A man named John Burgess spent the nights in Highgate Cemetery with the hope of contacting some dead person, that is, a lost soul. For that tortuous way he aspired to be admitted as a member in the Society for Psychical Research (SPR). That was his great aspiration in life, but he did not have a qualification that would support him. He had tried to impress them by doing some somersaults, but Gurney was a much better acrobat, besides they did not need any acrobat at all. What they required -he was told- was someone who maintained contact with the dead. So Burgess made that decision to walk at night among the tombs, which for any other would have been unbearable, but not for him. Burgess was not afraid of anything except of his wife Mildred, and that only when she was present. In fact, that was an added reason to spend the nights away from home. He invented an excuse: he told her that he hunted owls and other nocturnal raptors. However, he never brought any wild game, to which he argued that he had bad aim. But that did not dissipate the suspicions of his wife, since Burgess had no firearm or any other kind. That’s why one night she followed him without him noticing.
It was a moonless night and there were only shadows in the cemetery. But as I said, Burgess was not afraid. He was determined to make friends with a ghost and thus be able to show off before the SPR. Unfortunately the ghosts with whom he had coincided until now turned out to be elusive and shun him. But that night his luck changed. Suddenly he saw a silhouette that was moving toward him at a brisk pace. “Finally a friendly dead!” he told himself happily, and before realizing he received such a slap that it left him senseless. When he came around, he found himself in bed with his wife snoring next to him. Was not that wonder worthy of being brought to the attention of the SPR? He got up in a hurry to get on the first bus to West Kensington and in two shakes of a lamb’s tail he was explaining the wonder to the senior staff of the Society. They were very interested and offered to accompany him to the cemetery that same night. Burgess was so excited that he did not even go home. He spent the day walking around London savoring his triumph. He already saw himself mingling with the most illustrious members of the SPR.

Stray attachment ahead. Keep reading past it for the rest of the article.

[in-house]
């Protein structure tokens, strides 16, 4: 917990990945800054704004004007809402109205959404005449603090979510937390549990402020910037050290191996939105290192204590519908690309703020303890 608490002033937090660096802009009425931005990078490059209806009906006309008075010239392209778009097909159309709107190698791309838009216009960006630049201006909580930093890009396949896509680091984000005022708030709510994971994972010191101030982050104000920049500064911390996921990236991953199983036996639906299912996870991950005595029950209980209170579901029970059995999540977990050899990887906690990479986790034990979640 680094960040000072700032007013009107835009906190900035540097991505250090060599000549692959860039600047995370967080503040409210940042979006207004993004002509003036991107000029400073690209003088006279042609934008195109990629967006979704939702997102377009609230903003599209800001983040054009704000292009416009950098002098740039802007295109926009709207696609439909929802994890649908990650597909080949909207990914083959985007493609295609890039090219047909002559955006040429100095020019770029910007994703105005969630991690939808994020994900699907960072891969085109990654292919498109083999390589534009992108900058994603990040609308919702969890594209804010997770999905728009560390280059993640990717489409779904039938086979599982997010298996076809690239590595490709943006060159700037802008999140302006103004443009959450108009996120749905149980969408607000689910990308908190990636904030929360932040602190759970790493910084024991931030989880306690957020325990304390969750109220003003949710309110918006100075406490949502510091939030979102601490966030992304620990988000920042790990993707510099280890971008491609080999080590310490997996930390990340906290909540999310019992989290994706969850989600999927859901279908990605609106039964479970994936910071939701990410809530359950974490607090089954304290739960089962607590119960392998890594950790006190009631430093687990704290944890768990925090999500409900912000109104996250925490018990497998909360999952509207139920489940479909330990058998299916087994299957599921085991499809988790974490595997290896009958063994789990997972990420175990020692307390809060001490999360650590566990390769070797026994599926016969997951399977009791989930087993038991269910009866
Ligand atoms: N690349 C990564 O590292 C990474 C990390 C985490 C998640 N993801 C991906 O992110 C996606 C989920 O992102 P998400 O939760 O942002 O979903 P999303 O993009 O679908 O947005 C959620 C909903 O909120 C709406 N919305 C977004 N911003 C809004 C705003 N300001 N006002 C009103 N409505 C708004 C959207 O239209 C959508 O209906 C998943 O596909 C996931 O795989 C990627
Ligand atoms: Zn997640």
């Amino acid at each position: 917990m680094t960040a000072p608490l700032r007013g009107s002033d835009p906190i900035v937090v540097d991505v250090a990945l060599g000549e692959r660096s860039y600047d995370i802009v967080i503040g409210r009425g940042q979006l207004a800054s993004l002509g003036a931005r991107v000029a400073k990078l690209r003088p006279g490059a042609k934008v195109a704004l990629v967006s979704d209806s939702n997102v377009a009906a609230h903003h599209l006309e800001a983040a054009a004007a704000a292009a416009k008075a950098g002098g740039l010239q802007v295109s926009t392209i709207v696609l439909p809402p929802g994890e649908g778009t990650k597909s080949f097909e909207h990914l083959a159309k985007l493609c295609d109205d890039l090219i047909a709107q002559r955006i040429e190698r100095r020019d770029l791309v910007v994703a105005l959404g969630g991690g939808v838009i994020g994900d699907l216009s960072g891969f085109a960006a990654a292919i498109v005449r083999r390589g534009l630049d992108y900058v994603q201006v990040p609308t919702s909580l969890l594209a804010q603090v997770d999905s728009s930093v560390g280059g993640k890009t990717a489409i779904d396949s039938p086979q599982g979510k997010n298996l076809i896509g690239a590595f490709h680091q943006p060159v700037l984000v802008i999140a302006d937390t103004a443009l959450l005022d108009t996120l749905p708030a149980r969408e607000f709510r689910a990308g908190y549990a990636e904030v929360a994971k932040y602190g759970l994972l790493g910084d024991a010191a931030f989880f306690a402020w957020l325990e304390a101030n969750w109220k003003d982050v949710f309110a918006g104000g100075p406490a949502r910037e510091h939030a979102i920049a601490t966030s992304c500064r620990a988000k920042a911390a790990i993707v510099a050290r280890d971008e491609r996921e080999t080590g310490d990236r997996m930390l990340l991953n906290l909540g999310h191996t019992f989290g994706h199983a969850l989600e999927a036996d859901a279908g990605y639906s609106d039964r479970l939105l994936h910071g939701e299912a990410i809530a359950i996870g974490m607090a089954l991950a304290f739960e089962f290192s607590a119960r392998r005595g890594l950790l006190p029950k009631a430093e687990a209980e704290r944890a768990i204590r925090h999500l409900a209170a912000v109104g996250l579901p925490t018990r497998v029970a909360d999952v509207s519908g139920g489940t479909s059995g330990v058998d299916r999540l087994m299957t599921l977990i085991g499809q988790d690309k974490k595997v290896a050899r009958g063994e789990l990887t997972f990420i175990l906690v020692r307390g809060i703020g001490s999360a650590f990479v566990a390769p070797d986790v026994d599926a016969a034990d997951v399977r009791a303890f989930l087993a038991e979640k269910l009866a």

At night they all gathered at the entrance to the cemetery as they had agreed. As soon as he entered, Burgess began shouting: Hey, ghost, I’m John Burgess, I’ve brought some friends who want to meet you! Mr Sidgwick proposed that they separate, and the group scattered among the tombs. Sir William Barret was ringing a bell while reciting the Tibetan Book of the Dead. He was the first to receive a smack. One after another the members of the SPR were falling under the powerful open hand of what turned out to be a devilish female spirit. Burgess was left for the end. The ghost gave him such a beating that for a week poor John Burgess could not get out of bed… where again he had come around that memorable night just as he had the night before. What a prodigious thing!